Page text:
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Imagining Life Through Art

One of Theo Jansen's strandbeests.
Gayle Laird and Amy Snyder
Courtesy of the Exploratorium

If you know Theo Jansen's strandbeests, then you surely have in mind images of mammoth, artificial creatures — made of PVC, plastic ties and bottles — roaming the northern beaches of the Netherlands on the watch for rising seas.

The strandbeests are like an elephantine Cat Patrol, right out of The King's Stilts by Dr. Seuss. But this is decidedly not what you'll encounter at Strandbeest: The Dream Machines of Theo Jansen at San Francisco's Exploratorium, in its final weekend on exhibit. (Although you do get to see Lena Herzog's enthralling pictures.)

The only live specimens you'll get to see are tame, domestic cousins of the beach dwelling giants, powered not by the waters and the winds but by compressed air. And most of what is on exhibition are members of lines of the strandbeest genus that are now extinct.

Not that it is any less impressive for all that. To enter the the great space of Pier 15 along San Francisco's Embarcadero, where the beest remnants are on display, is breathing-stopping and awesome. I was reminded of what it's like to enter the great hall of the Museum of Natural History in New York and come across the giant blue whale suspended beneath the ceiling.

Indeed, Jansen's animals are awe-inspiring works of human artifice. (I've written about them before.) But that isn't how they read. Nothing is arbitrary here. These may be literally the handiwork of the physicist-turned-artist Theo Jansen — there's a nice film in the show (Strandbeesten by Alexander Schlichter) where you get to see him heating and bending and cutting and blowing life into his pseudo-life-forms — but there is no whim, no fancy, no play at work here. Only a single-minded commitment to letting the demands of survival in the blustery conditions of the open ocean dictate form and structure. Jansen goes proxy, here, for nature itself, or for Darwinian algorithms of change, even if he is also, at the same, in the fullest sense, the creator.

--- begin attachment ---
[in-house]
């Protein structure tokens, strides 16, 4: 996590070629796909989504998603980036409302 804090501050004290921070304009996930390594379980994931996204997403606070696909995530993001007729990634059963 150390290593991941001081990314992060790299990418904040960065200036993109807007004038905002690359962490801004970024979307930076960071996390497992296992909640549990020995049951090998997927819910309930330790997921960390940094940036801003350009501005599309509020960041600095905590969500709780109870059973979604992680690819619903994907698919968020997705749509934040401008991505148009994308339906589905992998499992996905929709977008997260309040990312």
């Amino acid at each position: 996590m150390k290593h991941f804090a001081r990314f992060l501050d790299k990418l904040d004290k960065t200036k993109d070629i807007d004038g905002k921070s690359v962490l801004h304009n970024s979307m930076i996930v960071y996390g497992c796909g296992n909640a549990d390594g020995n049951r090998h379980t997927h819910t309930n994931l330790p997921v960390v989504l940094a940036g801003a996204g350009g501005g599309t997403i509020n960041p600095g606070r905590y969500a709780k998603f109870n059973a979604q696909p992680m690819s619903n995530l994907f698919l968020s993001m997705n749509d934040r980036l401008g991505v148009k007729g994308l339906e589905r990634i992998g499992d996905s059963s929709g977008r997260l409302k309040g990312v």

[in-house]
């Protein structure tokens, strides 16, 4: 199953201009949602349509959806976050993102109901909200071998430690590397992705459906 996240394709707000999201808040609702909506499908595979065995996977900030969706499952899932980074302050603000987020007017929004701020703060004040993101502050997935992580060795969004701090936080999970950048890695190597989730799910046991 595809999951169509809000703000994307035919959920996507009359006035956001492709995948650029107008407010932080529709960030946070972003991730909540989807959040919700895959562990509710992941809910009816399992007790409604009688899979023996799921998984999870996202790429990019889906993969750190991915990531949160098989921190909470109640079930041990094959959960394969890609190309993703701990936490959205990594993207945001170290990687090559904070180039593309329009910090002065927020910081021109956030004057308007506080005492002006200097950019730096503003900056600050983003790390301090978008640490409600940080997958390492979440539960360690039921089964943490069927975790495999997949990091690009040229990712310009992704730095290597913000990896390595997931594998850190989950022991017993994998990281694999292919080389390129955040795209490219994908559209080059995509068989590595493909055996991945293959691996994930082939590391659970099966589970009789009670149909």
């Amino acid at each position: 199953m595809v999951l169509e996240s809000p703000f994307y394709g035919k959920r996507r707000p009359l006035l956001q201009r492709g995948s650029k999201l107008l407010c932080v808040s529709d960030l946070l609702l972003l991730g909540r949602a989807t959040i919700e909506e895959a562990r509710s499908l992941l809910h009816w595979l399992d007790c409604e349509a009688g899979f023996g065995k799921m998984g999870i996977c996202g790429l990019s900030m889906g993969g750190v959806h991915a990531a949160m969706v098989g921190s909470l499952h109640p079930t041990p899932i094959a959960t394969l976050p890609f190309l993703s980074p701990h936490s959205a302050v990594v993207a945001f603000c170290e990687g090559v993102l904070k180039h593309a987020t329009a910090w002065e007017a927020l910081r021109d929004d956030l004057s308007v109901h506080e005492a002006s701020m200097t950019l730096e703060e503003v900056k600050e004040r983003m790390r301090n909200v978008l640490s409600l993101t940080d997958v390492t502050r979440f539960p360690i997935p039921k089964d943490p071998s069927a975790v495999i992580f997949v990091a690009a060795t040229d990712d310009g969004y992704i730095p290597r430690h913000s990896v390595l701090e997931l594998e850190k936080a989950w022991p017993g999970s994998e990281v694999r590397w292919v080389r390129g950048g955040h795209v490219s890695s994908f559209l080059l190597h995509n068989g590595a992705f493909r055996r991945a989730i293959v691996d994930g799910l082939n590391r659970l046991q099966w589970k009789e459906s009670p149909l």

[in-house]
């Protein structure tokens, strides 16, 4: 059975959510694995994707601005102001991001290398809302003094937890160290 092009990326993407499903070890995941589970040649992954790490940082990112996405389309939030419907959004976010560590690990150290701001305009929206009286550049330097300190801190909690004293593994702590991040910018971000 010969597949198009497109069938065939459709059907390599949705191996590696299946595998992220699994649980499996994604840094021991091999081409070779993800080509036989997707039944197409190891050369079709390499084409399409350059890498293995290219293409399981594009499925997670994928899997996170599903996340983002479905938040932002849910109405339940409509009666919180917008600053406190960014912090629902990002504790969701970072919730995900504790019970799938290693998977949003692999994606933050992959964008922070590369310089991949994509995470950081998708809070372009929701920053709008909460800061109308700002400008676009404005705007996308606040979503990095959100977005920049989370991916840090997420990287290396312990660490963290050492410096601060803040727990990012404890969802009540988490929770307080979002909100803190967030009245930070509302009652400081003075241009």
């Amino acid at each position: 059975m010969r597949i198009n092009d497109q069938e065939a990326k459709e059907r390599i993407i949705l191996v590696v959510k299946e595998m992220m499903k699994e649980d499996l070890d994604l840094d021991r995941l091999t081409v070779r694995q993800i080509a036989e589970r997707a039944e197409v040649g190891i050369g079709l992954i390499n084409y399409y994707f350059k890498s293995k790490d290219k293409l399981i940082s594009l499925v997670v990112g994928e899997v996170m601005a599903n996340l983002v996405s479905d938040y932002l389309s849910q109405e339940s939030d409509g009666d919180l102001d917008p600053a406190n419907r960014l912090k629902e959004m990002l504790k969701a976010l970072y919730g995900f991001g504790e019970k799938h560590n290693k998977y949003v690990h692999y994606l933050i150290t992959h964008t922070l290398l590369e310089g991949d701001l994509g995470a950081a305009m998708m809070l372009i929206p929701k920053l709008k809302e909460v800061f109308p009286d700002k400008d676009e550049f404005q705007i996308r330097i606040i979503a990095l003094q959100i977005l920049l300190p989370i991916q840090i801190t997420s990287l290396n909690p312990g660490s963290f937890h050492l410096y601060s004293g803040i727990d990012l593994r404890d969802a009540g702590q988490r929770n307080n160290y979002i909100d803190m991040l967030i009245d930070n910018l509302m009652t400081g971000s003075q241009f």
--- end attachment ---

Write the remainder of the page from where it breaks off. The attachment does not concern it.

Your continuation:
The theme of extinction is not lost on Jansen, or the curators of this excellent exhibition (led by the brilliant Marina McDougall, known to me from other creative endeavors, whose project it was to bring strandbeests to the Exploratorium). One wall of the gallery displays beast "fossils"; the PVC hangs on the walls, parched, bone-like, dead, labelled. Another wall displays the organization of the various strandbeest clades or lineages.

The show is a joyful one. You can't look up at the skeleton-like remains without feeling something like reverence. This is not art. This is not science. This is life — and it commands our attention in the way that only life can or, rather, in this case, an imagined fantasy of whole races of creatures come into being and now gone extinct.

"Jansen's work inspires new reverence for the rarity, the preciousness of life, as well as the tragedy of any species going extinct — given the eons it takes for nature to make a stick insect, a pelican or an octopus," McDougall says.

I woke up this morning to the dreadful news that we are losing the elephants of Africa. I was reminded of words uttered not long ago by a close friend: I do not want to live in a world without elephants.

I do not want to live in a world without elephants. But I am so grateful to live in a world that makes strandbeests possible.

Alva Noë is a philosopher at the University of California, Berkeley where he writes and teaches about perception, consciousness and art. He is the author of several books, including his latest, Strange Tools: Art and Human Nature (Farrar, Straus and Giroux, 2015). You can keep up with more of what Alva is thinking on Facebook and on Twitter: @alvanoe

Copyright 2021 NPR. To see more, visit https://www.npr.org.

Alva Noë is a contributor to the NPR blog 13.7: Cosmos and Culture. He is writer and a philosopher who works on the nature of mind and human experience.

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